Major pharmacies like Walgreens are preparing to administer the COVID-19 vaccine to those eligible to receive it first in the U.S.: health care workers, and employees and residents in long-term care facilities.
The Walgreens chief medical officer said he expects to offer shots to the general public in the spring at the pharmacies.
Dr. Kevin Ban said he expects the first phase of vaccinations to take until the end of February to complete.
“Toward the end of March into early April, you can expect that we will begin the process of Phase 2 when we start to vaccinate the general population,” said Ban, the Walgreens chief medical officer.
Until everyone can be vaccinated, people should continue wearing masks, practicing social distancing and washing their hands, he said.
“We do not have a vaccine available for all Americans, eventually we will,” Dr. Ban said.
Judge Clay Jenkins said county leaders hope to get the first wave complete in Dallas County in the next four to five weeks.
“We’ll be working through our health care providers who have been around COVID the most, say more than fifteen minutes a day and then working to people who have been around them for less than that,” Jenkins said. “We’ll be getting into our nursing homes and trying to get all of our population there inoculated as well.”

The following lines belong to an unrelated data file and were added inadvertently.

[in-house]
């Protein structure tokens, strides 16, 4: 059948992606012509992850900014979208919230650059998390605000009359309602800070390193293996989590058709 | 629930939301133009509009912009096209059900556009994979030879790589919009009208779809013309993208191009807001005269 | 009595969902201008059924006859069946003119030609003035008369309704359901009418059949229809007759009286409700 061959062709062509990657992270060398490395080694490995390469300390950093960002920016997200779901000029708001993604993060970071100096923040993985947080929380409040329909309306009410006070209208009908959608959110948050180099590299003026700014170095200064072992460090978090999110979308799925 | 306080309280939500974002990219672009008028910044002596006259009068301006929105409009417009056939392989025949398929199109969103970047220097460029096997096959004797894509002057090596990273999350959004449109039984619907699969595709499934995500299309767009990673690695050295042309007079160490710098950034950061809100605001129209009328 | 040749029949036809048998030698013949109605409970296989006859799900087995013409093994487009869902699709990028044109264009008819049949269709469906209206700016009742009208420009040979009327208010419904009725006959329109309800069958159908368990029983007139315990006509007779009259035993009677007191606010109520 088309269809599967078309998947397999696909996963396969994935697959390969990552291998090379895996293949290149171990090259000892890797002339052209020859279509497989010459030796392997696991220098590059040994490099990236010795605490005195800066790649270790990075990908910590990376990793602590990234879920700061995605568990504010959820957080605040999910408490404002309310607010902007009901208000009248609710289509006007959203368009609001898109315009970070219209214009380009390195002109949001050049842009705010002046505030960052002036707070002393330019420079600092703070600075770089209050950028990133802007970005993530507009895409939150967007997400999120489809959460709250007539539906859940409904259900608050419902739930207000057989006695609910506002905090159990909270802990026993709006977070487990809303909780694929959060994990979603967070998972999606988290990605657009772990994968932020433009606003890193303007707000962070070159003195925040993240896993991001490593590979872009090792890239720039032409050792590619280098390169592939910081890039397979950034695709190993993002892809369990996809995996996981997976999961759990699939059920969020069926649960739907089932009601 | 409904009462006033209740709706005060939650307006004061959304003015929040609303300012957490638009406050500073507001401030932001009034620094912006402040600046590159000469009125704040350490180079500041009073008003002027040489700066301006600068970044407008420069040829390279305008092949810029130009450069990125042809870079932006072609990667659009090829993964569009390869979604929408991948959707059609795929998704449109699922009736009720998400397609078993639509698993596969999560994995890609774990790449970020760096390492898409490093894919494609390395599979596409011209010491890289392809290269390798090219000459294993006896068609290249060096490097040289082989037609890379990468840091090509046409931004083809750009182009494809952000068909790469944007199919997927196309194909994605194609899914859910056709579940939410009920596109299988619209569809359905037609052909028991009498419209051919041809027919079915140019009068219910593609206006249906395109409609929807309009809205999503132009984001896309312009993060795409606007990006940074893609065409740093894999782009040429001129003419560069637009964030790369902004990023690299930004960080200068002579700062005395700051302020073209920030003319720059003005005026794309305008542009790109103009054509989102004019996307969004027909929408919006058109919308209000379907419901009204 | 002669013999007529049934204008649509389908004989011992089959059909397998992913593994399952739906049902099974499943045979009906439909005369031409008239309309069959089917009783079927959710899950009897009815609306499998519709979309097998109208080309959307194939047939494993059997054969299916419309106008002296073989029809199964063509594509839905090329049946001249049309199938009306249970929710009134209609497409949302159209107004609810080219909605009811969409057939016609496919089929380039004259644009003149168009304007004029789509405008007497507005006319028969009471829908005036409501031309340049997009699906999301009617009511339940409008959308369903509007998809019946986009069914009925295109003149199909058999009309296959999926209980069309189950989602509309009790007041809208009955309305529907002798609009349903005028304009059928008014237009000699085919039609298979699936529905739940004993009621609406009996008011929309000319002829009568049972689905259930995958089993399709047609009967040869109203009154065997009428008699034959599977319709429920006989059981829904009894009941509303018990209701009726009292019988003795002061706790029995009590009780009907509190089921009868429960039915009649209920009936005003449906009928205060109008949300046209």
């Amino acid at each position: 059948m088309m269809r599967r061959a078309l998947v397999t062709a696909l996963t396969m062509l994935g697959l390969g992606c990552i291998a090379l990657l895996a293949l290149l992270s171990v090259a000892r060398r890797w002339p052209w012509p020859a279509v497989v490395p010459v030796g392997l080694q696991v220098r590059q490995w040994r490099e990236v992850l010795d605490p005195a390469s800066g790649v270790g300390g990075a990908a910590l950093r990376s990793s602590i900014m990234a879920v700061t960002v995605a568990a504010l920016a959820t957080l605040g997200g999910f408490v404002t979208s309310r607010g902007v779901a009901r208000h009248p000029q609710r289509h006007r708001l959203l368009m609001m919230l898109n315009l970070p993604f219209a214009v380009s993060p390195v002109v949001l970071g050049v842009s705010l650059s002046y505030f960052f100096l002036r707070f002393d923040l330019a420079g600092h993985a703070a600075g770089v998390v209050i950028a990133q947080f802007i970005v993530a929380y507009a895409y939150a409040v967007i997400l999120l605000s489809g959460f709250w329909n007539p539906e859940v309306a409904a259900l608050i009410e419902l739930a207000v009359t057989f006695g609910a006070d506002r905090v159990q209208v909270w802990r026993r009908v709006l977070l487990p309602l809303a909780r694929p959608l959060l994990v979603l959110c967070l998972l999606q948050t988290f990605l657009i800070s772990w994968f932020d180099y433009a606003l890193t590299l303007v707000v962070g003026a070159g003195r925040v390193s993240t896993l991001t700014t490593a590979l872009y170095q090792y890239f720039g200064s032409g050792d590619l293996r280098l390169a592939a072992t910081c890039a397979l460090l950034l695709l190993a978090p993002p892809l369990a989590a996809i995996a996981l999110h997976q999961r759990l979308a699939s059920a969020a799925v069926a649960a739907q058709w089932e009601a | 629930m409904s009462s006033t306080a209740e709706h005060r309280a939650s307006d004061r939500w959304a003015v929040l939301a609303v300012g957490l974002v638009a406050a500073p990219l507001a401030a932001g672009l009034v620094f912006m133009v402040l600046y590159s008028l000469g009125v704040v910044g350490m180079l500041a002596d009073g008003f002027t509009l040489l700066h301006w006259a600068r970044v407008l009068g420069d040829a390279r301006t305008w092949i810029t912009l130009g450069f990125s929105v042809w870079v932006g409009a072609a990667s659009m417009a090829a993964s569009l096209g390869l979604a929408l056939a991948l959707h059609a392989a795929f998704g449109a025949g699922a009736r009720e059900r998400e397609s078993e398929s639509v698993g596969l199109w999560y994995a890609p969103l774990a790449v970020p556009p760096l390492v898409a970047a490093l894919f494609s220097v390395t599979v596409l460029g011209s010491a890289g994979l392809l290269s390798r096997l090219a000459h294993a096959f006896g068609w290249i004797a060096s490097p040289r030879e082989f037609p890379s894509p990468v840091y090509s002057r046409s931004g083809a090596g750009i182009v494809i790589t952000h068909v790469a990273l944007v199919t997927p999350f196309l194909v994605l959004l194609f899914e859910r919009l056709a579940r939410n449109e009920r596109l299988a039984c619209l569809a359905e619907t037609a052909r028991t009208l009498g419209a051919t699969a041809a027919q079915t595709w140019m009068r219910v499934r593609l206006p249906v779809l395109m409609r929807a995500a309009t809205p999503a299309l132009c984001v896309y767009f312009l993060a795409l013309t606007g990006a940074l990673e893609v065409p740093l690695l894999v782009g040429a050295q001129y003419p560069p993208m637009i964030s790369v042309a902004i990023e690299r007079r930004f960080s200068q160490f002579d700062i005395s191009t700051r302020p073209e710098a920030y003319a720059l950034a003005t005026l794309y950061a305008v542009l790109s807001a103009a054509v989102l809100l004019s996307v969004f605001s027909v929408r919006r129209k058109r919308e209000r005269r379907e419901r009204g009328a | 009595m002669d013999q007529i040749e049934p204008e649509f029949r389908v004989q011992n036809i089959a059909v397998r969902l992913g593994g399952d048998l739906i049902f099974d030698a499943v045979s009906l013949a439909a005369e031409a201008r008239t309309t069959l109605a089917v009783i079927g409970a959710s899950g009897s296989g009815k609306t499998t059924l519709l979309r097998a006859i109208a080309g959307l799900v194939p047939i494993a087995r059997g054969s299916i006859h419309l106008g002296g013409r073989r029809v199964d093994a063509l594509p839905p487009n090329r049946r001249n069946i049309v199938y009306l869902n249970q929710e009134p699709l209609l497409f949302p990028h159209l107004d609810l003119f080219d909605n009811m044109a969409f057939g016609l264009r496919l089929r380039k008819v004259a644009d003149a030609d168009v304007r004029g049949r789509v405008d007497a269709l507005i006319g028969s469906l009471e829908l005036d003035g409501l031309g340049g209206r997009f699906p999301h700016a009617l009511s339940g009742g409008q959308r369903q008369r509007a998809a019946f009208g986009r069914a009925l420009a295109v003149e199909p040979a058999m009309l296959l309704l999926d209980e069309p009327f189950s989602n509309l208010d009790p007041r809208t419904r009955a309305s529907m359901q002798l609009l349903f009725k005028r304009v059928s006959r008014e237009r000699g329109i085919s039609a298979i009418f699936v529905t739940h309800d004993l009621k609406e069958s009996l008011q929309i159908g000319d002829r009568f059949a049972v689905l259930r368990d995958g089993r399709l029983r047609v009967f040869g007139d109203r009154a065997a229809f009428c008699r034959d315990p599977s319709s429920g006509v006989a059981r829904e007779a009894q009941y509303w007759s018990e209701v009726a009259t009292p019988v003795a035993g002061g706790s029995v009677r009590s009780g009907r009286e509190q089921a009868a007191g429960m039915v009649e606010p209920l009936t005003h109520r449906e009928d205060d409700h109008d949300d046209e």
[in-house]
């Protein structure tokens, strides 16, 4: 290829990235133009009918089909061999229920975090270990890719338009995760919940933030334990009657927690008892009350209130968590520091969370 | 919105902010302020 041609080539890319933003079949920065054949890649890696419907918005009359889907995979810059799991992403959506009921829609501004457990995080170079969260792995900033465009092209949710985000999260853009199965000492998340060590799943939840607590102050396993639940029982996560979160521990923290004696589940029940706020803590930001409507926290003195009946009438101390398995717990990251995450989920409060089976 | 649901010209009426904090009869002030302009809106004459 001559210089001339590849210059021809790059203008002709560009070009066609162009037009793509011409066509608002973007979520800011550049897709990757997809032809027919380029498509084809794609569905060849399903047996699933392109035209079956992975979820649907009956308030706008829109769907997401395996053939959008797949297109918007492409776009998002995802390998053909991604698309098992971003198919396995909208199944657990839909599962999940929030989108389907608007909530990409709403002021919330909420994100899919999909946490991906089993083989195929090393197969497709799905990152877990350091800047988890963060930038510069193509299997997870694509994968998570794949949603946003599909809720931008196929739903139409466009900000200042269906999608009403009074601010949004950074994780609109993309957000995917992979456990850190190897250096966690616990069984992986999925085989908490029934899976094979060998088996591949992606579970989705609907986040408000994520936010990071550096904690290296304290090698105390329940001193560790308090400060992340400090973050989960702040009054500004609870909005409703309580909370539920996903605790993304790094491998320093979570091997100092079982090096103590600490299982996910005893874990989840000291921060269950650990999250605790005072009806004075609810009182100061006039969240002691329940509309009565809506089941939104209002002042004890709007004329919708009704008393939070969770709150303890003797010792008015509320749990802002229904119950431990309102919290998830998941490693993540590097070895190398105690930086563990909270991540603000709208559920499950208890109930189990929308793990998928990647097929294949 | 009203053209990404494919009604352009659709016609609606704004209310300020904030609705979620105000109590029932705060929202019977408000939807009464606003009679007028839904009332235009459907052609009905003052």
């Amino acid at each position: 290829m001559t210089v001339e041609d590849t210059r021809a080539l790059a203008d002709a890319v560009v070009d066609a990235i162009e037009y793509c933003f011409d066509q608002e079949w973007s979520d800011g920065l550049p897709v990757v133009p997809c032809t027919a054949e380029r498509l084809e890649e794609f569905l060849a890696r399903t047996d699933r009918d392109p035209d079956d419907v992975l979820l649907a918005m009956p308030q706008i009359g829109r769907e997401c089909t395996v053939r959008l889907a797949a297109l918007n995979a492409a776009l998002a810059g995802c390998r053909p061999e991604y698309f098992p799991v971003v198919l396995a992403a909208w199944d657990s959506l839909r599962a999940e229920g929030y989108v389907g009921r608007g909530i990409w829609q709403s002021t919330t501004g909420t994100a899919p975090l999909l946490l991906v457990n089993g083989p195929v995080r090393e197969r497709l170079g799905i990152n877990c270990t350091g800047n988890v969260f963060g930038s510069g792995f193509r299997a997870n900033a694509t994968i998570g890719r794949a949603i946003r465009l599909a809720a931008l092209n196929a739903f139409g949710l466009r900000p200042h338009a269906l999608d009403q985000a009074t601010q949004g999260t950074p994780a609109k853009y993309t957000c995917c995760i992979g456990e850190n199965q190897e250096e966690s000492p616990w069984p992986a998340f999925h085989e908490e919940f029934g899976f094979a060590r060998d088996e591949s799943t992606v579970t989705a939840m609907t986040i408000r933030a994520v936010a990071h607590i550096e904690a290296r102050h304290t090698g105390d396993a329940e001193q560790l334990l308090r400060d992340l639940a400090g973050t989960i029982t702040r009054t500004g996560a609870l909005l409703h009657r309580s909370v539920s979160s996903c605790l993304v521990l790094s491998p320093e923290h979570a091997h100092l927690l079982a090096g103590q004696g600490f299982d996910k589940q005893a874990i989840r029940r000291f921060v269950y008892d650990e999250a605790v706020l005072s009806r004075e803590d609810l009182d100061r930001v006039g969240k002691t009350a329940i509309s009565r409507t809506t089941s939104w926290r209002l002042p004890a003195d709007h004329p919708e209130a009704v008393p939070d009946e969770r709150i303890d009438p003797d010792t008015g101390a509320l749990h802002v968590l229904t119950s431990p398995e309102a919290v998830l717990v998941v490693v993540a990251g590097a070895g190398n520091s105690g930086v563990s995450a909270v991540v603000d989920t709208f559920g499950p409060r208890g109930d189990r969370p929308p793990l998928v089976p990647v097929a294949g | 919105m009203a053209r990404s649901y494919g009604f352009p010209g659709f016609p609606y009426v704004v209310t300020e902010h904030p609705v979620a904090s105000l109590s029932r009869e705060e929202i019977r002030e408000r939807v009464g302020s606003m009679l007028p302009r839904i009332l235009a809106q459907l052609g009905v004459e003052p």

Jenkins said the vaccines will be disseminated in "an equitable way" to the people who are the most at-risk first.
“It’ll be done in a way that takes into account the disproportionate impact that this is having on our communities of color," he said.
As health care leaders make their way through the first wave of vaccinations, some are curious about what to do while waiting for their turn.
“It is not possible right now to get on a waiting list. We don’t have one, but over the course of the next few months there will be more information coming out about how to do this,” Dr. Ban said.
The Centers for Disease Control and Prevention is offering guidance on who should be vaccinated first.
The shots will be free.
The federal government "wanted to remove the cost obstacle. So for anyone who is eligible and who receives the vaccine, it won’t carry a cost," Ban said.
Ban said he is confident in the shots.
“We’ve learned it’s not only an effective vaccine but most importantly it’s a safe vaccine," Dr. Ban said.